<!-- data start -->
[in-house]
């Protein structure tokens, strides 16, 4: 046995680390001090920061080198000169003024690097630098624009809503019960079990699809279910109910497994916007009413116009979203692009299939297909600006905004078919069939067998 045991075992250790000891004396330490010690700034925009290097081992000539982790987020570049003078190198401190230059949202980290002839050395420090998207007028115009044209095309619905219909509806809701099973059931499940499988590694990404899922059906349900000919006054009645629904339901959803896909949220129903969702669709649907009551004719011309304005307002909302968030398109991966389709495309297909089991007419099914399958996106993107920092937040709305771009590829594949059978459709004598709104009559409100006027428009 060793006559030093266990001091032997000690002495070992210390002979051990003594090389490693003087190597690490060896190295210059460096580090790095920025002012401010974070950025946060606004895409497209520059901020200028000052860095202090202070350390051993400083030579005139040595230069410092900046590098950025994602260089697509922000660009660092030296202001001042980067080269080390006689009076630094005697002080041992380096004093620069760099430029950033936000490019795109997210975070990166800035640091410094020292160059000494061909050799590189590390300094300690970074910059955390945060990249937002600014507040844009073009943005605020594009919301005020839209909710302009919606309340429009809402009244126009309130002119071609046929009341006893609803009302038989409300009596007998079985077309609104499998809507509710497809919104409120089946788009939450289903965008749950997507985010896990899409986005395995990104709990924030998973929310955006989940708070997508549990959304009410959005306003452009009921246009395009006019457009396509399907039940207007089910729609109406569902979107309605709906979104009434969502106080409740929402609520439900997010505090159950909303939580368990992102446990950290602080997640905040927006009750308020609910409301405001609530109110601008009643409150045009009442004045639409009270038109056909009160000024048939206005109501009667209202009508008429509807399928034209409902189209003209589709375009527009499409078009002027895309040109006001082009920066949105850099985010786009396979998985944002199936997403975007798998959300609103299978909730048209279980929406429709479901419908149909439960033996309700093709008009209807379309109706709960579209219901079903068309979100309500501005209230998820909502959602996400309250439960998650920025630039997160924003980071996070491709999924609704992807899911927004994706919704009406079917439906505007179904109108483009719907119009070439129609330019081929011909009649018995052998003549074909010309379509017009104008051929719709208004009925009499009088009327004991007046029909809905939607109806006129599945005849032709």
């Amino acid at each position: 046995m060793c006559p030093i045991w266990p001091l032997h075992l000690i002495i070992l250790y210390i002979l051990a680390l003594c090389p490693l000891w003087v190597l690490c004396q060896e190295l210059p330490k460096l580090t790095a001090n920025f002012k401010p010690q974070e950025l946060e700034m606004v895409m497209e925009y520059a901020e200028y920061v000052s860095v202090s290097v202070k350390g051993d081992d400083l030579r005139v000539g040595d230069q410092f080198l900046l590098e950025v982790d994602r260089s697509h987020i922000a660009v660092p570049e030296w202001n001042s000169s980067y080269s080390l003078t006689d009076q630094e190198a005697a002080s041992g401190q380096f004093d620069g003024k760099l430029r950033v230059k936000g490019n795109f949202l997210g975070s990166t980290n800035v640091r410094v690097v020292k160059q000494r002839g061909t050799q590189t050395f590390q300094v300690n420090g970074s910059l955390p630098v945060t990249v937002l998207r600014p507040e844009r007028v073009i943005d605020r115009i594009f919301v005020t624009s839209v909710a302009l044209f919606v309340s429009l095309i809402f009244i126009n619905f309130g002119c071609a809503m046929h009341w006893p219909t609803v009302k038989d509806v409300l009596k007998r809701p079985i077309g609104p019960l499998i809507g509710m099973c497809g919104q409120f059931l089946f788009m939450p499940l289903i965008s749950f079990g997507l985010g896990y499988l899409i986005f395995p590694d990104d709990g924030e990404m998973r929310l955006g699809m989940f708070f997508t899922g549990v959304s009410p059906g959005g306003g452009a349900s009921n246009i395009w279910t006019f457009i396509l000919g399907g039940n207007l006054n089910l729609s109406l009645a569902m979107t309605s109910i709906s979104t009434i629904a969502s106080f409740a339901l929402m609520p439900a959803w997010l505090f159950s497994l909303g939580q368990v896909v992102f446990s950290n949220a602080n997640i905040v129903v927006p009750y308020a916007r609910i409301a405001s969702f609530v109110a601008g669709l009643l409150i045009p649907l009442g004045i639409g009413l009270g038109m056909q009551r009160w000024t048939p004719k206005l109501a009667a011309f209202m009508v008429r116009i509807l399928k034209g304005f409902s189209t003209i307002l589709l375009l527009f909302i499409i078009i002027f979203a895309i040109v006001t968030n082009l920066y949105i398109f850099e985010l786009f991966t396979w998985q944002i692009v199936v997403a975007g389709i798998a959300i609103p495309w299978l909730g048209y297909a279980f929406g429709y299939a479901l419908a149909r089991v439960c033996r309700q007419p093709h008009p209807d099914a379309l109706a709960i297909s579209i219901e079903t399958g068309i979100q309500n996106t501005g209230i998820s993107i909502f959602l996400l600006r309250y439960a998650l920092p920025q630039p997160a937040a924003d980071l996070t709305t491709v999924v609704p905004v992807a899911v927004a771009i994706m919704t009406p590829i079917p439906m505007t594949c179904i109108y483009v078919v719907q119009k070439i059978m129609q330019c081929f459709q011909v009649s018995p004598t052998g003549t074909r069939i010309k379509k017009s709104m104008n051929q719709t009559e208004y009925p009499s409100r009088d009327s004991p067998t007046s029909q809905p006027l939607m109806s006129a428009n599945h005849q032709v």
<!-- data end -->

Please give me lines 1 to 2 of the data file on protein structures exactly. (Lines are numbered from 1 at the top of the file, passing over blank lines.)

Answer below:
[in-house]
């Protein structure tokens, strides 16, 4: 046995680390001090920061080198000169003024690097630098624009809503019960079990699809279910109910497994916007009413116009979203692009299939297909600006905004078919069939067998 045991075992250790000891004396330490010690700034925009290097081992000539982790987020570049003078190198401190230059949202980290002839050395420090998207007028115009044209095309619905219909509806809701099973059931499940499988590694990404899922059906349900000919006054009645629904339901959803896909949220129903969702669709649907009551004719011309304005307002909302968030398109991966389709495309297909089991007419099914399958996106993107920092937040709305771009590829594949059978459709004598709104009559409100006027428009 060793006559030093266990001091032997000690002495070992210390002979051990003594090389490693003087190597690490060896190295210059460096580090790095920025002012401010974070950025946060606004895409497209520059901020200028000052860095202090202070350390051993400083030579005139040595230069410092900046590098950025994602260089697509922000660009660092030296202001001042980067080269080390006689009076630094005697002080041992380096004093620069760099430029950033936000490019795109997210975070990166800035640091410094020292160059000494061909050799590189590390300094300690970074910059955390945060990249937002600014507040844009073009943005605020594009919301005020839209909710302009919606309340429009809402009244126009309130002119071609046929009341006893609803009302038989409300009596007998079985077309609104499998809507509710497809919104409120089946788009939450289903965008749950997507985010896990899409986005395995990104709990924030998973929310955006989940708070997508549990959304009410959005306003452009009921246009395009006019457009396509399907039940207007089910729609109406569902979107309605709906979104009434969502106080409740929402609520439900997010505090159950909303939580368990992102446990950290602080997640905040927006009750308020609910409301405001609530109110601008009643409150045009009442004045639409009270038109056909009160000024048939206005109501009667209202009508008429509807399928034209409902189209003209589709375009527009499409078009002027895309040109006001082009920066949105850099985010786009396979998985944002199936997403975007798998959300609103299978909730048209279980929406429709479901419908149909439960033996309700093709008009209807379309109706709960579209219901079903068309979100309500501005209230998820909502959602996400309250439960998650920025630039997160924003980071996070491709999924609704992807899911927004994706919704009406079917439906505007179904109108483009719907119009070439129609330019081929011909009649018995052998003549074909010309379509017009104008051929719709208004009925009499009088009327004991007046029909809905939607109806006129599945005849032709």